Category Archives: LGBT

Looking for Kansas

You will remember the famous line from the Wizard of Oz, spoken by Dorothy to her dog Toto just after they arrive in a strange and magical land:  ‘We’re not in Kansas anymore.’ Over the years that phrase has entered the vernacular, generally used to indicate the moment when you realize you’ve entered unknown territory, that you’ve come to a place, whether physical or metaphysical, where you’ve never before been.

So where are we today?  With constant protests and regular ‘executive orders.’  With immigration bans and simmering anger.  With simple and straight forward facts being doubted and questioned and sometimes blatantly denied.  I actually had to step between two men in their 80s at our kiddish after services this past Shabbat.  I was afraid they were going to come to blows, one speaking out in support of the administration, one against.  Both of them, by the way, are immigrants.

Wherever we are, we are not in Kansas.  Of that I am sure.  I guess the question might be how do we get back?

Being honest, at this point I don’t know.  Perhaps the Wizard of Oz is instructive.  Dorothy had a long way to go before she found her way back home.  Challenges and even some dangers to overcome.  The Yellow Brick Road.  The Lion and Scarecrow and Tin Man.  Those weird looking flying monkey things.  The Emerald City, even the Wizard of Oz himself.  And of course the Wicked Witch!  Along the way she had moments of heartbreak, despair, and doubt.  And even at the end of that long road it was touch and go.  But she made it.  And when she arrived, boy did Kansas look good.

And all the way through she maintained the courage of her convictions.  Not  that she didn’t learn along the way, and change and grow.  She did!  But her innate sense of decency and fairness and the kindly inclination of her heart remained steady.

Maybe that is what is happening in America today.  People are realizing what really matters to them, and the country itself is rediscovering fundamental values like tolerance and kindness, caring for the marginalized, and welcoming the stranger, fairness and human dignity.  Sounds a lot like Kansas.  And people have been pulling their ruby red slippers out of their closets all over this land.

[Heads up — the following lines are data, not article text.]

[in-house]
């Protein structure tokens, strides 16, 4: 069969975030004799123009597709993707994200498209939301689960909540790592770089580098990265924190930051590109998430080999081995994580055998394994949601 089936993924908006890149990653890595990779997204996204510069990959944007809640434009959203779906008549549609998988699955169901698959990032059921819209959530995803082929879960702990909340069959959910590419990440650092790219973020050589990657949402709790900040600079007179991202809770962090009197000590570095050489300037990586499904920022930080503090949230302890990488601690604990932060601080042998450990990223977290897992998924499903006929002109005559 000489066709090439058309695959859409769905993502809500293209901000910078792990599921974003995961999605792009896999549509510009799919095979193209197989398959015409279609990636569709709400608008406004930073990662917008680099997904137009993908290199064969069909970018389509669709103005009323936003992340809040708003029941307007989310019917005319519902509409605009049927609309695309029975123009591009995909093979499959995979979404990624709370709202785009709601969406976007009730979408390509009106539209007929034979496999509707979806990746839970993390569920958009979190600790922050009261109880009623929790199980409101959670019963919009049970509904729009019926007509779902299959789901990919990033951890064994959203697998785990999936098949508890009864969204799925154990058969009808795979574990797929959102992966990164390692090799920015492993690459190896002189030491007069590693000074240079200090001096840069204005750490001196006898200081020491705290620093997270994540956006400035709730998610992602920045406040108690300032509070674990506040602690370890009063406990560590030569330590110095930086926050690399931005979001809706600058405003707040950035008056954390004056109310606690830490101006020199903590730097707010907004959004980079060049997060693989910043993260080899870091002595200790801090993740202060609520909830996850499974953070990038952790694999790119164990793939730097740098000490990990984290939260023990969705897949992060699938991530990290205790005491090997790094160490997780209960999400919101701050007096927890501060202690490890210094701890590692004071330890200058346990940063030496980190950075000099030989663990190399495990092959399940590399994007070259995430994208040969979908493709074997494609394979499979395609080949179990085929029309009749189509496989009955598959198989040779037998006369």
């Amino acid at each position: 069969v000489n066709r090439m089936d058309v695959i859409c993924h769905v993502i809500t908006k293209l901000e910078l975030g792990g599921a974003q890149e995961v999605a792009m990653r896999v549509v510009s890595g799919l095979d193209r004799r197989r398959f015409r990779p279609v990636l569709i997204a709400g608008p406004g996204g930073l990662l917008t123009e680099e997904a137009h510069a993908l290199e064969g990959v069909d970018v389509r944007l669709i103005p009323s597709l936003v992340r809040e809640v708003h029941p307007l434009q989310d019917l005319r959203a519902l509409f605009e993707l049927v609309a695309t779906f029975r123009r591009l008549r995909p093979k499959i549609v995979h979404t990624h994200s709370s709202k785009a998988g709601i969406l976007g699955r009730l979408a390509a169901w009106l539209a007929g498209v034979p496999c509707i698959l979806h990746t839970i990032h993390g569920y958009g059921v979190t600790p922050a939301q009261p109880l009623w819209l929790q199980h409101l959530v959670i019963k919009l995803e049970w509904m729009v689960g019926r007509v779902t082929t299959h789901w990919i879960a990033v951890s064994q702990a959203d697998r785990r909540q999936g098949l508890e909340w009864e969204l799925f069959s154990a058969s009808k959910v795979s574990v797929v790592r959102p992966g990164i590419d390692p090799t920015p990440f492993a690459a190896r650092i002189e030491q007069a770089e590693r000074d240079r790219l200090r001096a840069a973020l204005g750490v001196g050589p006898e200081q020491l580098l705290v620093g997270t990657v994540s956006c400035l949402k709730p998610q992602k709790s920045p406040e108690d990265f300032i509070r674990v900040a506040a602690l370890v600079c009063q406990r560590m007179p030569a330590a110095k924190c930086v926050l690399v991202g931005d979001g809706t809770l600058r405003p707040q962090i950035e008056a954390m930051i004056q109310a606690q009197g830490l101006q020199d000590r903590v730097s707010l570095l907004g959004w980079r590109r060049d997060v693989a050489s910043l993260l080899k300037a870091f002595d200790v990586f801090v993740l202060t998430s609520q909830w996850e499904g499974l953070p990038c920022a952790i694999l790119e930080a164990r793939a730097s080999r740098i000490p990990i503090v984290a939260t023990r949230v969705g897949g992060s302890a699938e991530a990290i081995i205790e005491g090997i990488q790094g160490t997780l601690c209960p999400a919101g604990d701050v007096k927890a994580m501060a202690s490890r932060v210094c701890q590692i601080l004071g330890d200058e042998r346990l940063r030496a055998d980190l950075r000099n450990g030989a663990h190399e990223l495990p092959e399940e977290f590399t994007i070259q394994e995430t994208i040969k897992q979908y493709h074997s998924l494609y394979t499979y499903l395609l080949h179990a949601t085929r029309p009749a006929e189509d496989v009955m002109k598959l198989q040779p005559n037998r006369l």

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The Upside Down

One of the most popular TV shows in the country over the last few months has been the Netflix sci-fi/mystery/retro (early 1980s!!)/buddy series called Stranger Things.  The show follows the adventures of a group of young teens as they try to save a friend who has been captured by a monster and taken to a parallel universe (sounds simple, right?).  Called the Upside Down, this strange place is eerily like our own world, but everything there is dark and twisted.  A clean pool of clear water is murky and filled with weeds in the Upside Down.  The beautiful forest of our world is filled with rotted trees entangled in lichen there.  Horrible monsters lurk behind every corner, and danger crouches at every doorstep.  It is our world, with everything gone wrong.

So perhaps it is no coincidence that so many Americans were watching Stranger Things during the last grinding and depressing months and weeks of election 2016.  The show seems like a fitting prelude to where we’ve arrived.  A real estate mogul turned reality TV celebrity with no previous governing experience and a bad Twitter habit is poised to enter the Oval Office.  He has installed a far right wing conspiracy theorist conjurer as his chief advisor.  The soon to be vice president’s mantra is “I am a Christian first!”  And reports surfaced just today that Rudy Giuliani, the erstwhile mayor of NYC and current channeler of hyperbole is actually being considered for the position of Secretary of State.  Of the United States of America, that is.  Have we somehow, without even knowing it, fallen into our own version of the Upside Down?  As crazy as that sounds, aren’t the other sentences in this paragraph even crazier?  And they are all true.

I can’t help but think of the moment when the Frankenstein monster rises from the table, violently infused with life by the power of lighting, an angry and lashing energy that appears seemingly from nowhere, destroying everything else it touches.  And surely more than anything else it was anger that brought this new administration to power, the disdain and hurt and boiling fury of millions of Americans who had simply had it with Washington and political gamesmanship.  How destructive that unharnessed energy and anger will ultimately be we won’t know for at least a little while.  But we are going to find out, and there is no going back.

In Bob Weir’s first public appearance since the election, sitting in with the Joe Russo led band JRAD, he passionately sang ‘A Hard Rain’s A Gonna Fall.’  I am guessing Weir chose the song particularly, as a musical response to the events of last week.  Penned by Bob Dylan and one of his early masterpieces, the lyrics of the song paint the picture of a dystopian world where everything has gone wrong.  The dark and disturbing imagery contrasts sharply with the song’s chorus, warning us all in a prophetic proclamation that there are consequences to these historical moments, and that they can be far reaching.  But the last stanza suggests that we cannot turn away, that in fact we have to walk into the darkness, enter the Upside Down, in order to have a chance to emerge whole.  Stranger Things indeed.  Here are the lyrics:

Oh, where have you been, my blue-eyed son?
Oh, where have you been, my darling young one?
I’ve stumbled on the side of twelve misty mountains
I’ve walked and I’ve crawled on six crooked highways
I’ve stepped in the middle of seven sad forests